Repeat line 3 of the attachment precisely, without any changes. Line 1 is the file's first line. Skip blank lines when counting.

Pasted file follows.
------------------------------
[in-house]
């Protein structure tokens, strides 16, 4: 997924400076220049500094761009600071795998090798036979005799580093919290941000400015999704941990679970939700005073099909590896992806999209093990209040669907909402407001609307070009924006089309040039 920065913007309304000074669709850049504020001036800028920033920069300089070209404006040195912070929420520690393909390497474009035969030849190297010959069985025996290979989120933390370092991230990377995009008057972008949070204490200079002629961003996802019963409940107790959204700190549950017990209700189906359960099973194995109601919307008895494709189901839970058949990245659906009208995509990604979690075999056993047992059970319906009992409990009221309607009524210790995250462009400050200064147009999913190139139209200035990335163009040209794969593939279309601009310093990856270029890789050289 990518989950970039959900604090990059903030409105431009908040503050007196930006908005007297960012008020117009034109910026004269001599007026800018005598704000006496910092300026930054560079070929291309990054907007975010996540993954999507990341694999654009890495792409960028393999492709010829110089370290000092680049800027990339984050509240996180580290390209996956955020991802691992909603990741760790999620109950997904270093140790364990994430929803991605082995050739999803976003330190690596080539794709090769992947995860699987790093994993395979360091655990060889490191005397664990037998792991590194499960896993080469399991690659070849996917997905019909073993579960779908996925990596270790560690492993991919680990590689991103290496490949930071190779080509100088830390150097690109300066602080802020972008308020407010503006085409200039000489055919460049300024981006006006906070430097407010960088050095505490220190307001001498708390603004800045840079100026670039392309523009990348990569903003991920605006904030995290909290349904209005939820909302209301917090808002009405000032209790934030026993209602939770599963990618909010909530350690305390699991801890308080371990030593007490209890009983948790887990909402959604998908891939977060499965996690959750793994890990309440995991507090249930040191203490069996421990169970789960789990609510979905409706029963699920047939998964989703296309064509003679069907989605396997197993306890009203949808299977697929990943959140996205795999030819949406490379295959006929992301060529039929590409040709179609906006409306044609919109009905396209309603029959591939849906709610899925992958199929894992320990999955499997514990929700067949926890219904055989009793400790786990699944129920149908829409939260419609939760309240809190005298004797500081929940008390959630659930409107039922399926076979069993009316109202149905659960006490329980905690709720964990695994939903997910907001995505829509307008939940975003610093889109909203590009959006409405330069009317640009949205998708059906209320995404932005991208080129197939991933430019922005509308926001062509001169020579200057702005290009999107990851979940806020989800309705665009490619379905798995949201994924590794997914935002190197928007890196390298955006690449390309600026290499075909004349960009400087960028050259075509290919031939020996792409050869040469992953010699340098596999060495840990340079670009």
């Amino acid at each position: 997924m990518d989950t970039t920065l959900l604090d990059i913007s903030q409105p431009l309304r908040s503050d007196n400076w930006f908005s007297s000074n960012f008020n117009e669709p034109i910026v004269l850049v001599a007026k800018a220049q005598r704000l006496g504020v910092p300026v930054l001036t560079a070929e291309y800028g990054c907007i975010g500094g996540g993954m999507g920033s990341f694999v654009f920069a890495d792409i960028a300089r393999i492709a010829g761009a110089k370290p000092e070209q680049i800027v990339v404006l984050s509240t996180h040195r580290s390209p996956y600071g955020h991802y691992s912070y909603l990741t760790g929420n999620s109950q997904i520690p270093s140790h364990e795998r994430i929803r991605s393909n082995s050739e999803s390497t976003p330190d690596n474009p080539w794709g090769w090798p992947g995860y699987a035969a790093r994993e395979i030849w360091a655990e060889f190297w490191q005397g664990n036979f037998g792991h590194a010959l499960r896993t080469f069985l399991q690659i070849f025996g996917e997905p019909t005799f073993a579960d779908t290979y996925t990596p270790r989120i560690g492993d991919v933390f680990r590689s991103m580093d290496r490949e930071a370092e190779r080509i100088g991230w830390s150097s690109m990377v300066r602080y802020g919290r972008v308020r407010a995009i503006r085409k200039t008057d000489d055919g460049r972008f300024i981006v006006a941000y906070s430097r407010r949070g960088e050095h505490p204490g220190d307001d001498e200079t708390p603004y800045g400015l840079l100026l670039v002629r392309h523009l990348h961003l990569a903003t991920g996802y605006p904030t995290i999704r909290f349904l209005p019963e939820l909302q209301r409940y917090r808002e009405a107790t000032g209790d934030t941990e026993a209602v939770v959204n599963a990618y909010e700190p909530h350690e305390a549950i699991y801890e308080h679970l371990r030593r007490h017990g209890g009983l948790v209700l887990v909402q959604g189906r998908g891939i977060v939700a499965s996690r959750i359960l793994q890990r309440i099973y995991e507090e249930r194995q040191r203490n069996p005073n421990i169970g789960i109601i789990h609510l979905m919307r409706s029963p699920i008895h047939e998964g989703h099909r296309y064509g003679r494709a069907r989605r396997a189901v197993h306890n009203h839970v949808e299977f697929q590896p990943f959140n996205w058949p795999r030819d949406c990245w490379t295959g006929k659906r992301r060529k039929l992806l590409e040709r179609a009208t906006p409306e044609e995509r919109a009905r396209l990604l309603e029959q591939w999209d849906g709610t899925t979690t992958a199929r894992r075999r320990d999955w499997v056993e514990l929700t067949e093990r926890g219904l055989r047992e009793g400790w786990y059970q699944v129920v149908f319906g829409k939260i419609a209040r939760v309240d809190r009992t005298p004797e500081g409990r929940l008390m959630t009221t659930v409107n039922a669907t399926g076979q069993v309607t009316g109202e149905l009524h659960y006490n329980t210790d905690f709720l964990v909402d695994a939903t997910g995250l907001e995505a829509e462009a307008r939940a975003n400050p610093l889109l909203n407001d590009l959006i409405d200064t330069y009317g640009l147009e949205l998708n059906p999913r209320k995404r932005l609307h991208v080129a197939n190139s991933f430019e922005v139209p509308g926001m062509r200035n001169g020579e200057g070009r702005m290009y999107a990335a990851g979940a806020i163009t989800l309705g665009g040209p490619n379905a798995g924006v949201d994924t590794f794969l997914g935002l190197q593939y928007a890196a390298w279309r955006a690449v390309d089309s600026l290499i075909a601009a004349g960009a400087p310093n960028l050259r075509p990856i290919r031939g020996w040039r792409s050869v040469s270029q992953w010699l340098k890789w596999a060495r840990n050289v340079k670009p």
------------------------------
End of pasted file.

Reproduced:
């Amino acid at each position: 997924m990518d989950t970039t920065l959900l604090d990059i913007s903030q409105p431009l309304r908040s503050d007196n400076w930006f908005s007297s000074n960012f008020n117009e669709p034109i910026v004269l850049v001599a007026k800018a220049q005598r704000l006496g504020v910092p300026v930054l001036t560079a070929e291309y800028g990054c907007i975010g500094g996540g993954m999507g920033s990341f694999v654009f920069a890495d792409i960028a300089r393999i492709a010829g761009a110089k370290p000092e070209q680049i800027v990339v404006l984050s509240t996180h040195r580290s390209p996956y600071g955020h991802y691992s912070y909603l990741t760790g929420n999620s109950q997904i520690p270093s140790h364990e795998r994430i929803r991605s393909n082995s050739e999803s390497t976003p330190d690596n474009p080539w794709g090769w090798p992947g995860y699987a035969a790093r994993e395979i030849w360091a655990e060889f190297w490191q005397g664990n036979f037998g792991h590194a010959l499960r896993t080469f069985l399991q690659i070849f025996g996917e997905p019909t005799f073993a579960d779908t290979y996925t990596p270790r989120i560690g492993d991919v933390f680990r590689s991103m580093d290496r490949e930071a370092e190779r080509i100088g991230w830390s150097s690109m990377v300066r602080y802020g919290r972008v308020r407010a995009i503006r085409k200039t008057d000489d055919g460049r972008f300024i981006v006006a941000y906070s430097r407010r949070g960088e050095h505490p204490g220190d307001d001498e200079t708390p603004y800045g400015l840079l100026l670039v002629r392309h523009l990348h961003l990569a903003t991920g996802y605006p904030t995290i999704r909290f349904l209005p019963e939820l909302q209301r409940y917090r808002e009405a107790t000032g209790d934030t941990e026993a209602v939770v959204n599963a990618y909010e700190p909530h350690e305390a549950i699991y801890e308080h679970l371990r030593r007490h017990g209890g009983l948790v209700l887990v909402q959604g189906r998908g891939i977060v939700a499965s996690r959750i359960l793994q890990r309440i099973y995991e507090e249930r194995q040191r203490n069996p005073n421990i169970g789960i109601i789990h609510l979905m919307r409706s029963p699920i008895h047939e998964g989703h099909r296309y064509g003679r494709a069907r989605r396997a189901v197993h306890n009203h839970v949808e299977f697929q590896p990943f959140n996205w058949p795999r030819d949406c990245w490379t295959g006929k659906r992301r060529k039929l992806l590409e040709r179609a009208t906006p409306e044609e995509r919109a009905r396209l990604l309603e029959q591939w999209d849906g709610t899925t979690t992958a199929r894992r075999r320990d999955w499997v056993e514990l929700t067949e093990r926890g219904l055989r047992e009793g400790w786990y059970q699944v129920v149908f319906g829409k939260i419609a209040r939760v309240d809190r009992t005298p004797e500081g409990r929940l008390m959630t009221t659930v409107n039922a669907t399926g076979q069993v309607t009316g109202e149905l009524h659960y006490n329980t210790d905690f709720l964990v909402d695994a939903t997910g995250l907001e995505a829509e462009a307008r939940a975003n400050p610093l889109l909203n407001d590009l959006i409405d200064t330069y009317g640009l147009e949205l998708n059906p999913r209320k995404r932005l609307h991208v080129a197939n190139s991933f430019e922005v139209p509308g926001m062509r200035n001169g020579e200057g070009r702005m290009y999107a990335a990851g979940a806020i163009t989800l309705g665009g040209p490619n379905a798995g924006v949201d994924t590794f794969l997914g935002l190197q593939y928007a890196a390298w279309r955006a690449v390309d089309s600026l290499i075909a601009a004349g960009a400087p310093n960028l050259r075509p990856i290919r031939g020996w040039r792409s050869v040469s270029q992953w010699l340098k890789w596999a060495r840990n050289v340079k670009p």